Arching over all these difficulties is that factor that I’ve spoken of many times as the “Andy Grove fallacy“. That link will take you to longer thoughts on this subject, but the short version is that software and hardware, for all their complexity, are human-built things, designed and annotated by humans. Terence was right: homo sum, humani nihil a me alienum puto (“I am human, thus nothing human is alien to me”). The chemistry and biology of a living organism, though, taken in detail, is as alien as anything we’ve ever dealt with. A few billion years of blind evolutionary tinkering gives you a mass of insane, irrational, tangled interwoven systems with no documentation in sight. Crazy new things keep getting uncovered all the time (siRNA! Who knew!), and the number and scope of the crucial things we have no clue about is just another one of the things that we have no clue about. If your worldview has been formed by using human tools to make human-designed applications for humans, you are in for quite a shock.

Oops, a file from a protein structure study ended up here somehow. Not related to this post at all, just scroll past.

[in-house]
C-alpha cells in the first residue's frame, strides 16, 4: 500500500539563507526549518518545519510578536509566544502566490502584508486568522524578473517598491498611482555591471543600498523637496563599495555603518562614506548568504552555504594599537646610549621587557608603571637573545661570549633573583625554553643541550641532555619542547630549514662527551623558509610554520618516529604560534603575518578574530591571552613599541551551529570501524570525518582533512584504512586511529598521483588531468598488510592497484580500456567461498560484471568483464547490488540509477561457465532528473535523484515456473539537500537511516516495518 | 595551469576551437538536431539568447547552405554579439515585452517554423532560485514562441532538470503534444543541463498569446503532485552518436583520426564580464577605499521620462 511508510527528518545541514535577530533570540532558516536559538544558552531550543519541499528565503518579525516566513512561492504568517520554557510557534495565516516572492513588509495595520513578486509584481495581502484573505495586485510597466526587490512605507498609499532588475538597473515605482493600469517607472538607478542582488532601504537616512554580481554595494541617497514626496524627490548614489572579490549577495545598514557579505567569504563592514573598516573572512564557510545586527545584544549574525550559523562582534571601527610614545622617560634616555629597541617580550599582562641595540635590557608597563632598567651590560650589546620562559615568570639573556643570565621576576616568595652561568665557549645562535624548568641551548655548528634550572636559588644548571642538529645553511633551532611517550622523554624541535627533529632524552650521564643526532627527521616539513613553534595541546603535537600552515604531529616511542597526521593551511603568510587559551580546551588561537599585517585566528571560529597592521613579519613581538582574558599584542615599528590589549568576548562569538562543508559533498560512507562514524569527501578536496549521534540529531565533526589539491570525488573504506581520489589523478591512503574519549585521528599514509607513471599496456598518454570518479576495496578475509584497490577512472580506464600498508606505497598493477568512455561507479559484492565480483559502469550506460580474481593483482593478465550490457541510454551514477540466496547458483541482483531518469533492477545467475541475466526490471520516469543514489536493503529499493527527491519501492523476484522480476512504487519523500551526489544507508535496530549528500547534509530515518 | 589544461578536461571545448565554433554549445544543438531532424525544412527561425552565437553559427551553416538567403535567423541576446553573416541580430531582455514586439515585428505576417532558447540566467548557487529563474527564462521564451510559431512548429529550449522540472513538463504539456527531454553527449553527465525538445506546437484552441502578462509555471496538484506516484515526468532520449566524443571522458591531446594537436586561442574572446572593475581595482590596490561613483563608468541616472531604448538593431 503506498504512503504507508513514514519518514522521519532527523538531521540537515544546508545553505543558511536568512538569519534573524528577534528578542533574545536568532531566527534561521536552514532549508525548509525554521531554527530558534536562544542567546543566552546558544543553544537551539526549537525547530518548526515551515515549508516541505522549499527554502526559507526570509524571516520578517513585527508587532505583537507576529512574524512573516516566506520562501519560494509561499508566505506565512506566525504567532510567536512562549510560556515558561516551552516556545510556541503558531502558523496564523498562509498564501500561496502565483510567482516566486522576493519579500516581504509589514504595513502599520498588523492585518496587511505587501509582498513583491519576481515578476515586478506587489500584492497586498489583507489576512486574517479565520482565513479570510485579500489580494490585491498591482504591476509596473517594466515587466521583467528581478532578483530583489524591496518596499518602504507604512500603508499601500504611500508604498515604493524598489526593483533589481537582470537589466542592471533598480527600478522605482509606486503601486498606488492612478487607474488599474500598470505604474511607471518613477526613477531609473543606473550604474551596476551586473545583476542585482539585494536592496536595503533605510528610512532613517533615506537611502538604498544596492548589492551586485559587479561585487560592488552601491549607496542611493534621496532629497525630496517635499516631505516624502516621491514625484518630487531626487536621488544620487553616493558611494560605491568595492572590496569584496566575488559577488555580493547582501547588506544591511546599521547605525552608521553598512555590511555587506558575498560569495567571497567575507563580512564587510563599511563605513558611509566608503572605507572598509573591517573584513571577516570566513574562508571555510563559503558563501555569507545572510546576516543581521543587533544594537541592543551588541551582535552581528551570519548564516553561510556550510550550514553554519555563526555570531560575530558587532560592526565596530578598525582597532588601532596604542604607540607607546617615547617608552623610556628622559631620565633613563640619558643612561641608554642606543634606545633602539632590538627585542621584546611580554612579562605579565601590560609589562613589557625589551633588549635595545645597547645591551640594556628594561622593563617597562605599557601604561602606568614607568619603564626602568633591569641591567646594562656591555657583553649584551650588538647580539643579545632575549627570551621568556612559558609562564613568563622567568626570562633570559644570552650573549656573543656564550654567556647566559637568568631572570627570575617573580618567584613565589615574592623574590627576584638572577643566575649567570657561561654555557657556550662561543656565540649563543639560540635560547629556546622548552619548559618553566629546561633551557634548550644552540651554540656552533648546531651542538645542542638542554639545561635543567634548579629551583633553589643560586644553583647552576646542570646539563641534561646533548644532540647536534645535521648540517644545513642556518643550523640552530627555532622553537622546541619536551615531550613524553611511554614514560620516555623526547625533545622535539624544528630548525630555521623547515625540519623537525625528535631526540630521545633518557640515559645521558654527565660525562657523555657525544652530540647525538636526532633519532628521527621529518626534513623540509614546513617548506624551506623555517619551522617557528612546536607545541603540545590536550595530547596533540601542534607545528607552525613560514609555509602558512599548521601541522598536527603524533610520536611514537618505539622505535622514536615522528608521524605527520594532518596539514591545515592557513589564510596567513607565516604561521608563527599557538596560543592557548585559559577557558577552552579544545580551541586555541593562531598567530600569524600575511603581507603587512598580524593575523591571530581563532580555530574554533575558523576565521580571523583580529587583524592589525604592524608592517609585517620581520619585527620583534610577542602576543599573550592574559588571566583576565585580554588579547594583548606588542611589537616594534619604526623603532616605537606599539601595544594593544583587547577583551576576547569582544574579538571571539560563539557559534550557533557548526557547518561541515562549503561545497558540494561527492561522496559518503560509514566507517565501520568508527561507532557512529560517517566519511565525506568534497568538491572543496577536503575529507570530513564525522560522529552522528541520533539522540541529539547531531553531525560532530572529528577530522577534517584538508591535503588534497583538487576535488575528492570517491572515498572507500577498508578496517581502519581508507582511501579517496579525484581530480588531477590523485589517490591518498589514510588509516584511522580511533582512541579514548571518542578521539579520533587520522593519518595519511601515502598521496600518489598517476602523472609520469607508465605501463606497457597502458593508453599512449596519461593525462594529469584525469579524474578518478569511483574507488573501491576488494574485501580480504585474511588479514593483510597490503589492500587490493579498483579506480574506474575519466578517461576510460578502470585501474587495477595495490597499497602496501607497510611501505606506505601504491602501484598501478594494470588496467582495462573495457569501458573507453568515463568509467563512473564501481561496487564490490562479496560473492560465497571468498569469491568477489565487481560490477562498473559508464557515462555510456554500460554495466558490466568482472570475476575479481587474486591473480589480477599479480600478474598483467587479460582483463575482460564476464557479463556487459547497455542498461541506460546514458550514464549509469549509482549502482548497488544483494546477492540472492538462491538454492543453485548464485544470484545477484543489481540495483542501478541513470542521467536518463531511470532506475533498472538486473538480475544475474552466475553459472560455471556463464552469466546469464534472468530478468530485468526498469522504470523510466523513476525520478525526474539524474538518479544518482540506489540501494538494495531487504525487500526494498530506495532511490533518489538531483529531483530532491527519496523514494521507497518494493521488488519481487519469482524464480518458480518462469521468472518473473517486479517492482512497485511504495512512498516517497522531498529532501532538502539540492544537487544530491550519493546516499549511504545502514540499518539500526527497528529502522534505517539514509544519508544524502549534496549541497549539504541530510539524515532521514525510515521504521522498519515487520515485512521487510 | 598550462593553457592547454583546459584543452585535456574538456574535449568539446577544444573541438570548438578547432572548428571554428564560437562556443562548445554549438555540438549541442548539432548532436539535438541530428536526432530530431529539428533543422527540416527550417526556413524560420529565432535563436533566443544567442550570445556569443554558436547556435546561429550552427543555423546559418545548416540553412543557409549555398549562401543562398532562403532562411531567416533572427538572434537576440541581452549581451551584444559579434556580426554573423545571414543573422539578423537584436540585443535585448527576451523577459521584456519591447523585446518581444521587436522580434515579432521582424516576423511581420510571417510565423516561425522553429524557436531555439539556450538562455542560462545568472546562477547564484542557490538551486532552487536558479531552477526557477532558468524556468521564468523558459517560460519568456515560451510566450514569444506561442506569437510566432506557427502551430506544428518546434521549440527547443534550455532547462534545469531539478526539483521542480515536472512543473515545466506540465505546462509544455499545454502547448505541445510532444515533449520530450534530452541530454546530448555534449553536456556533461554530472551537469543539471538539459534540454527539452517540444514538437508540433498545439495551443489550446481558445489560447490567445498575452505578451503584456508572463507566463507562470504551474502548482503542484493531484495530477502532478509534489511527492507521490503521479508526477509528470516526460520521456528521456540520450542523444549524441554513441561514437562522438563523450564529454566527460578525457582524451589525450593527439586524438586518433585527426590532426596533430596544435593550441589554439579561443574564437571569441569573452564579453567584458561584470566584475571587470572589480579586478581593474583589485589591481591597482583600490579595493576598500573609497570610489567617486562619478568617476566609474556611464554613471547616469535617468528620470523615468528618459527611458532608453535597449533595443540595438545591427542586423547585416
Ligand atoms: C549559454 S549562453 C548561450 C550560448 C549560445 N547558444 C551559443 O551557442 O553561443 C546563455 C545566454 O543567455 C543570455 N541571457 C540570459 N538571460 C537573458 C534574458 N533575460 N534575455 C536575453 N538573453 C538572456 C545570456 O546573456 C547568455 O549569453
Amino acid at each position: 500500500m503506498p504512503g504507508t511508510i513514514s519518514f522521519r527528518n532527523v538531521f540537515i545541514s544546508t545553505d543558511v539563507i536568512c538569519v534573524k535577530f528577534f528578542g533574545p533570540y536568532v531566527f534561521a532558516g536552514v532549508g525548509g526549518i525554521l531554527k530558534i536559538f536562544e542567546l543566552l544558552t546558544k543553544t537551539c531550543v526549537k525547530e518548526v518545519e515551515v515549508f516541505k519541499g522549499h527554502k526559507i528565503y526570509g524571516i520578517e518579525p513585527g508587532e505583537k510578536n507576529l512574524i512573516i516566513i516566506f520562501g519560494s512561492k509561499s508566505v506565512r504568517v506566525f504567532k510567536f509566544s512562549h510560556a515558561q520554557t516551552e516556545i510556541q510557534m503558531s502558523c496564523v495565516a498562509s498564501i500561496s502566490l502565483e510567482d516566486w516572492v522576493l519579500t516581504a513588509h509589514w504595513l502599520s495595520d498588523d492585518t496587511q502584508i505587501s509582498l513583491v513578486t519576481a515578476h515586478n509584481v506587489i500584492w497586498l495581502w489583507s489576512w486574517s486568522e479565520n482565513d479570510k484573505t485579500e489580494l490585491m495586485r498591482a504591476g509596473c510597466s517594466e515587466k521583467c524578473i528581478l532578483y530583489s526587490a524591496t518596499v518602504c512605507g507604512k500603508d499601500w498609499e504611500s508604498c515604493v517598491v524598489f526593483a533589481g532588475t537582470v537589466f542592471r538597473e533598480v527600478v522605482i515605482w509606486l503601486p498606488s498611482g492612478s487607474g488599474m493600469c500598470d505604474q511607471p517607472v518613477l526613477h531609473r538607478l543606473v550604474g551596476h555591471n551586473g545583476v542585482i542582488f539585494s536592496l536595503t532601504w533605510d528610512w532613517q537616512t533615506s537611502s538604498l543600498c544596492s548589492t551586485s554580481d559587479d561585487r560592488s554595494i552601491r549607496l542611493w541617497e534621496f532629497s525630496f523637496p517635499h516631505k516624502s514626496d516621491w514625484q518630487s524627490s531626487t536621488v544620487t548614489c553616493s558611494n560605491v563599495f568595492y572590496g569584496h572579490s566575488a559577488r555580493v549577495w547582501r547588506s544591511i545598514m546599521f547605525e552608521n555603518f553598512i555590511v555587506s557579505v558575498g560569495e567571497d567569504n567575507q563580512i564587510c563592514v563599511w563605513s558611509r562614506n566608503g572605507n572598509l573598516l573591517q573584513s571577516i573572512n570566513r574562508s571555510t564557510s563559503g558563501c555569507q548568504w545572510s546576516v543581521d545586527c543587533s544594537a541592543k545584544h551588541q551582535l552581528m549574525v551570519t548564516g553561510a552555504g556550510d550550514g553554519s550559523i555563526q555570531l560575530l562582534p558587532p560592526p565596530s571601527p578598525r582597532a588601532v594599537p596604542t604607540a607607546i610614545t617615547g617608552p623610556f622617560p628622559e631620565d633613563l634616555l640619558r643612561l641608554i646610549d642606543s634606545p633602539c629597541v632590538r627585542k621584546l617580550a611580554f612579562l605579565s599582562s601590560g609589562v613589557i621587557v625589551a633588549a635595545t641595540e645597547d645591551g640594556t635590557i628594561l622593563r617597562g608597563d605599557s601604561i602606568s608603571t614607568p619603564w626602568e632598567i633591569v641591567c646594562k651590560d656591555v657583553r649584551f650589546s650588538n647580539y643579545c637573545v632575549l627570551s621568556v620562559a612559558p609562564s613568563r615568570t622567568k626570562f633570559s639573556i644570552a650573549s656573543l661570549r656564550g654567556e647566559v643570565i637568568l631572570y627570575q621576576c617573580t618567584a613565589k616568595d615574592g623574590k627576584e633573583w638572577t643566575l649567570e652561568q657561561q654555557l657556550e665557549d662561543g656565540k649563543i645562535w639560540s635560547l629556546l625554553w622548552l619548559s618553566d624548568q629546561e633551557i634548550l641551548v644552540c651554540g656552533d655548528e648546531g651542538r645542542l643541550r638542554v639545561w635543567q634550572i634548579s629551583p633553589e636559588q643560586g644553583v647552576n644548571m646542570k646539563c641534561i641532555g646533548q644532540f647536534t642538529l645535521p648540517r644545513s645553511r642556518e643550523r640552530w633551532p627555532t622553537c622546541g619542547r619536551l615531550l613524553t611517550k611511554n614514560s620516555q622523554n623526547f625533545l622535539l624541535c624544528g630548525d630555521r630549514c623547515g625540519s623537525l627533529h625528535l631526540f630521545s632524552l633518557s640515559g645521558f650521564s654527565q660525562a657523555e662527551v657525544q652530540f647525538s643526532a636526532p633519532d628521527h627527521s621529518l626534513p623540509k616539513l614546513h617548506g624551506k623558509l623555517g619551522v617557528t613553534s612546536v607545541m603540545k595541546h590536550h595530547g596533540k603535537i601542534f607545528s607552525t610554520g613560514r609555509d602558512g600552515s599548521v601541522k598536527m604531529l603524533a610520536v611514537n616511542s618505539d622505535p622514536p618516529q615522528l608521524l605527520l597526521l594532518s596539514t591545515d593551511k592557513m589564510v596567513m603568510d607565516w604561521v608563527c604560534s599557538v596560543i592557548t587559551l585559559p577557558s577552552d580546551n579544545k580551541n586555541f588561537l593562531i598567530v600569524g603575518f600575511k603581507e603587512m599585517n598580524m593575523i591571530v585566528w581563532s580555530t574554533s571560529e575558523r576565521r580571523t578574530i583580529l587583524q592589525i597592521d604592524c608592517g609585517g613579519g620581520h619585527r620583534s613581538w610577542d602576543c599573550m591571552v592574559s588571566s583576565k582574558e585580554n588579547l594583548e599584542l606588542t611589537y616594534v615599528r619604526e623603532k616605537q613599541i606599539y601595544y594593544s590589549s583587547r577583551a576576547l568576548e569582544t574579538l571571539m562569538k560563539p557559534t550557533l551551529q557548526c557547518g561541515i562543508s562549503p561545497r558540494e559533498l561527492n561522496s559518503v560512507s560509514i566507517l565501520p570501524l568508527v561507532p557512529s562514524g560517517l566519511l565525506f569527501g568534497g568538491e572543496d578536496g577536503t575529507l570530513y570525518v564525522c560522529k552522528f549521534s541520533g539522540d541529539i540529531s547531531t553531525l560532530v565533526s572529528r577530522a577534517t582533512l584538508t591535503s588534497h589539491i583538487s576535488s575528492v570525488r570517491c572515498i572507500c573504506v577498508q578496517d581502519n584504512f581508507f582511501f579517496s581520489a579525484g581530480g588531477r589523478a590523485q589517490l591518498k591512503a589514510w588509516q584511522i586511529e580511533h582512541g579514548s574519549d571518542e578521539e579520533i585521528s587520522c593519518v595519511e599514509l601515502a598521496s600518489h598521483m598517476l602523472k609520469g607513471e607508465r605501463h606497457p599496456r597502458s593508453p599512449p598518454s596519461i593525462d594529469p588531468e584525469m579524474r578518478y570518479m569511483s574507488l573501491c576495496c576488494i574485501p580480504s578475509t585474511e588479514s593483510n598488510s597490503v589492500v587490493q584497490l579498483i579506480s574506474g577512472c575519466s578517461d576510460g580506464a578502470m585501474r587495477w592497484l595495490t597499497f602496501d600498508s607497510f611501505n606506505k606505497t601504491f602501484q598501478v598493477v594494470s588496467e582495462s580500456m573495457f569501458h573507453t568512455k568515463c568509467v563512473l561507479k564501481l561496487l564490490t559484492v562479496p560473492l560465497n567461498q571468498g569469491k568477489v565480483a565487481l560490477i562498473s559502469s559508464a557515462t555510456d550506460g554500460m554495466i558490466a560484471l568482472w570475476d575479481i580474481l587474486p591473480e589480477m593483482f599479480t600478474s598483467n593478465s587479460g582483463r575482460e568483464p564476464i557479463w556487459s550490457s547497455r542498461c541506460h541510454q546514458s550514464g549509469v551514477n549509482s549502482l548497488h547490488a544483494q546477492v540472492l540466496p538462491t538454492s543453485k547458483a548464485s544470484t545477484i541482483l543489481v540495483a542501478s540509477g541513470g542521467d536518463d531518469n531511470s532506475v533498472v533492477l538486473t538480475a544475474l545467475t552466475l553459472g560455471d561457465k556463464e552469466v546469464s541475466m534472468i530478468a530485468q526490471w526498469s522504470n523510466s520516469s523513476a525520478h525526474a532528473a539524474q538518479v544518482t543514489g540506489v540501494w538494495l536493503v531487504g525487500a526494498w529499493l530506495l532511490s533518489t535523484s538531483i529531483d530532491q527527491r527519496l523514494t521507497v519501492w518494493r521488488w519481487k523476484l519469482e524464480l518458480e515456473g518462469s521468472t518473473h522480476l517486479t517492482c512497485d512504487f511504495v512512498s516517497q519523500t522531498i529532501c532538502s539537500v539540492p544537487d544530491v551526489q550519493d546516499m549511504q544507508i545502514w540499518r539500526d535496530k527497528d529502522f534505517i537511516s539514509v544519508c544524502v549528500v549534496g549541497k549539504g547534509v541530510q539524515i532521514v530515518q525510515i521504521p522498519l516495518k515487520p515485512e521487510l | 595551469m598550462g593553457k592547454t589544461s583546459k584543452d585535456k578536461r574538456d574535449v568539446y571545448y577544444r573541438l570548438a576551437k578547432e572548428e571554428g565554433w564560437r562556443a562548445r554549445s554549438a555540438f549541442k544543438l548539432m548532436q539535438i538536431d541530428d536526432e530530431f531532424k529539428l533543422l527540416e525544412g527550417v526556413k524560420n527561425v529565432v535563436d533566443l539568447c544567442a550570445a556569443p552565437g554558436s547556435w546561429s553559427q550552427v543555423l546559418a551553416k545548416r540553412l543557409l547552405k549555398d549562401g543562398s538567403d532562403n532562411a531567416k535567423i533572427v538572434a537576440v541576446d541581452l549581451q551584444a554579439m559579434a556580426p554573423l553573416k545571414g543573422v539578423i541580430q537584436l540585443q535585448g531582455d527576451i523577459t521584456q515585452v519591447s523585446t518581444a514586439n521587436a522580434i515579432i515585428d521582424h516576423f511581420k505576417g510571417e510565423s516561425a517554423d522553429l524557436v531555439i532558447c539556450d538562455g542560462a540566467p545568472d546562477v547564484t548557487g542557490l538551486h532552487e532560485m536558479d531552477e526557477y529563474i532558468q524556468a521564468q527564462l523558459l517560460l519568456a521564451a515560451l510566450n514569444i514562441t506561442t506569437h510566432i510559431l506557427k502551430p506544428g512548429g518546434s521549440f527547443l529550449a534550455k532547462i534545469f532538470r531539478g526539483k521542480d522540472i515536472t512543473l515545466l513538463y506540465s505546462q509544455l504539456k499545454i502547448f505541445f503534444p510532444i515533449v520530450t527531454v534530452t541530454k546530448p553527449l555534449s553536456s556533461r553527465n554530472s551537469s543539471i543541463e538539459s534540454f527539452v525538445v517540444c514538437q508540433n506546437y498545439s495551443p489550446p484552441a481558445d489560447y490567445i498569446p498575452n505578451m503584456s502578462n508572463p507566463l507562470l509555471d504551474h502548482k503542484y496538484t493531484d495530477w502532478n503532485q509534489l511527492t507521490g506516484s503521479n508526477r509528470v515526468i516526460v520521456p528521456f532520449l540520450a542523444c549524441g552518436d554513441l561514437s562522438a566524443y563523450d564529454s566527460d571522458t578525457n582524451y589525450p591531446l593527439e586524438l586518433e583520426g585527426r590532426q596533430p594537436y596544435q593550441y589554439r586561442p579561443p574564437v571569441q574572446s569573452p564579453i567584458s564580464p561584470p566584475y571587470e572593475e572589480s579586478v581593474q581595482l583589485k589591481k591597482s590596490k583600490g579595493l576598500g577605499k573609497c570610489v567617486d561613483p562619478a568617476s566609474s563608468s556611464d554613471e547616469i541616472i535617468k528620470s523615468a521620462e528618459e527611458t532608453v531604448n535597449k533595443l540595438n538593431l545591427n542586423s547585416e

So with all these things in mind, I’ve been interested to see what sorts of companies Andresseen Horowitz is going to invest in, and how it’ll work out. The interview linked in the first paragraph suggests that they’re going to avoid actual drug discovery and development, probably for just the reasons described, and look for areas that are more specifically tied to the technology that they know more about. That’s probably a wise move, but there are other ways to sidestep those problems, unfortunately. Reports are that the firm is funding an outfit called Nootrobox (dang, that is an annoying name), which will sell nootropics to the public. Put crudely, they’re flogging smart pills in the nutritional supplement market. This isn’t actually the first investment in their new biotech pool, though – this one was in the works before that got organized, but that link above says that if the timing had been different, that’s where the money would have come from.